As anyone with a driver’s license and a gas credit card know, the cost of gas has gone up rapidly this year. The price of regular gas is now above $4.00 in some locations around the country. According to the American Automobile Association, the cost of gas has gone up 37% in the past year.
And, if you are using your own car for government business, you get reimbursed for each mile you drive. But what happens when the price of gas goes up?
Usually, the mileage reimbursement rate goes up once a year–or at least it is reviewed once a year. Federal employees usually get the same reimbursement rate as that allowed by the Internal Revenue Service for taxpayers who use their cars for business. That current rate of reimbursement for federal employees which was set in March 2008, is 50.5 cents per mile. That figure was up from the 48.5 cents per mile set in February 2007. For the sake of comparison, a federal employee was reimbursed at a rate of 32.5 cents per mile back in 2000.
The Internal Revenue Service has just announced that it is raising the mileage reimbursement rate to 58.5 cents per mile. The new rate will apply from July 1, 2008 – December 31, 2008. The old rate will still apply for any miles driven earlier this year.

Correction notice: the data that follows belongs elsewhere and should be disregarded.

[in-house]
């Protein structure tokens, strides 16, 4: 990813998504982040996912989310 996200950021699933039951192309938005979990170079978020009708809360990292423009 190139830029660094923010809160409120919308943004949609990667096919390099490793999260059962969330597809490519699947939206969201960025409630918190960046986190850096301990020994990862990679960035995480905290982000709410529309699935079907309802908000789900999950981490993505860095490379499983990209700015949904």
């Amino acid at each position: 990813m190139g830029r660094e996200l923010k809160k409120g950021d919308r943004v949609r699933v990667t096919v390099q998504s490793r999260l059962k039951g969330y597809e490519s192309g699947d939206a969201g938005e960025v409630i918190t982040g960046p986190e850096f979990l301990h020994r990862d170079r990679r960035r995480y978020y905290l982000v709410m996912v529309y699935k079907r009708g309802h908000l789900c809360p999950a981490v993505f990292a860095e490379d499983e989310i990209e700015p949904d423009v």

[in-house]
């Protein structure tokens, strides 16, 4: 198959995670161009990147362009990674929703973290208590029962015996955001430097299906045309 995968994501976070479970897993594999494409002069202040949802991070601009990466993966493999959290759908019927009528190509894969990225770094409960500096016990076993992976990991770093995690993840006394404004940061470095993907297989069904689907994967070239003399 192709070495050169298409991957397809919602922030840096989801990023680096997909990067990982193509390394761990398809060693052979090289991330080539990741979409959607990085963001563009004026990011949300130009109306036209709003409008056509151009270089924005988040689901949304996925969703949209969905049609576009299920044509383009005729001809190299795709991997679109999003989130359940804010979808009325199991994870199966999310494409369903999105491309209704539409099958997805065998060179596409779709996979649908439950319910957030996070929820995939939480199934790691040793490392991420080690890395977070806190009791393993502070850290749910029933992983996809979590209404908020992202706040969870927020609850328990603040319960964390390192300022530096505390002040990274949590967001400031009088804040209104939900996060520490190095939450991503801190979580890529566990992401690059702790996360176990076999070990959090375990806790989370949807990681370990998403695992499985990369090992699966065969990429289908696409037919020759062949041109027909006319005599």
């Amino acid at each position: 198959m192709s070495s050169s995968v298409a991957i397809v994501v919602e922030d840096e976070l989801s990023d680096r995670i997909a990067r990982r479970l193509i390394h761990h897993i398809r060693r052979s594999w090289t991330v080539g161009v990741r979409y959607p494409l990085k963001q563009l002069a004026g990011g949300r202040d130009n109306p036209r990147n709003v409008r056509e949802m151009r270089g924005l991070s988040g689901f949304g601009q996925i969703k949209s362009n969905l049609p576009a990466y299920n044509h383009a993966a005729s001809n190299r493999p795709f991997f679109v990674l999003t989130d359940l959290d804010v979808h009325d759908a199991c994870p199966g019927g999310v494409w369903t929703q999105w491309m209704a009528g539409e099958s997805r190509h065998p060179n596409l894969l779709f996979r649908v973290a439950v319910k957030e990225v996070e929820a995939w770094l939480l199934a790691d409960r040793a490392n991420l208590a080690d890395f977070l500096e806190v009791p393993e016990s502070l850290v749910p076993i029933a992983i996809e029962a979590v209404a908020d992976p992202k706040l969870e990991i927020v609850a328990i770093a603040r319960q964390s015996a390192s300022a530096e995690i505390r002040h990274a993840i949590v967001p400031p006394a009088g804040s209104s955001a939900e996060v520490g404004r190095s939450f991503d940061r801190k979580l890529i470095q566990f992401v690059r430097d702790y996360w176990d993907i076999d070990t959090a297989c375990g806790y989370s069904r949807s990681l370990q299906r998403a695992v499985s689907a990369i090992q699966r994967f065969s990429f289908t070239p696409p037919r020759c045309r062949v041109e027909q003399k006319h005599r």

So what does that mean for federal employees?
Your reimbursement rate does not automatically change. The General Services Administration (GSA) sets the reimbursement rate for federal employees. As noted on the GSA website: "By Law, GSA is responsible for reviewing the privately owned vehicle mileage reimbursement mileage rate on a yearly basis. However, by law, GSA may not exceed the standard mileage reimbursement rate for a privately owned automobile (POA) established by the Internal Revenue Service (IRS)."
It is likely that GSA will follow the IRS action and increase the mileage reimbursement rate for federal employees. They may even do it on or before July 1st to match the IRS action. But the agency does not have to follow the IRS decision. Here is the GSA page that outlines the latest reimbursement rates. If you are using your own car for government business, you may want to check it occasionally to see if your expense check may be going up–along with your monthly gas bill. And, if you are driving a large SUV to carry yourself and your equipment around, keep in mind that the value of your vehicle has dropped about as fast as the cost of filling your gas tank has gone up. Even with a larger reimbursement for your daily mileage, it probably won’t cover the loss in the value of your car but no doubt the extra money would help.
If, and when, GSA takes action to increase the mileage reimbursement rate, we will let readers know.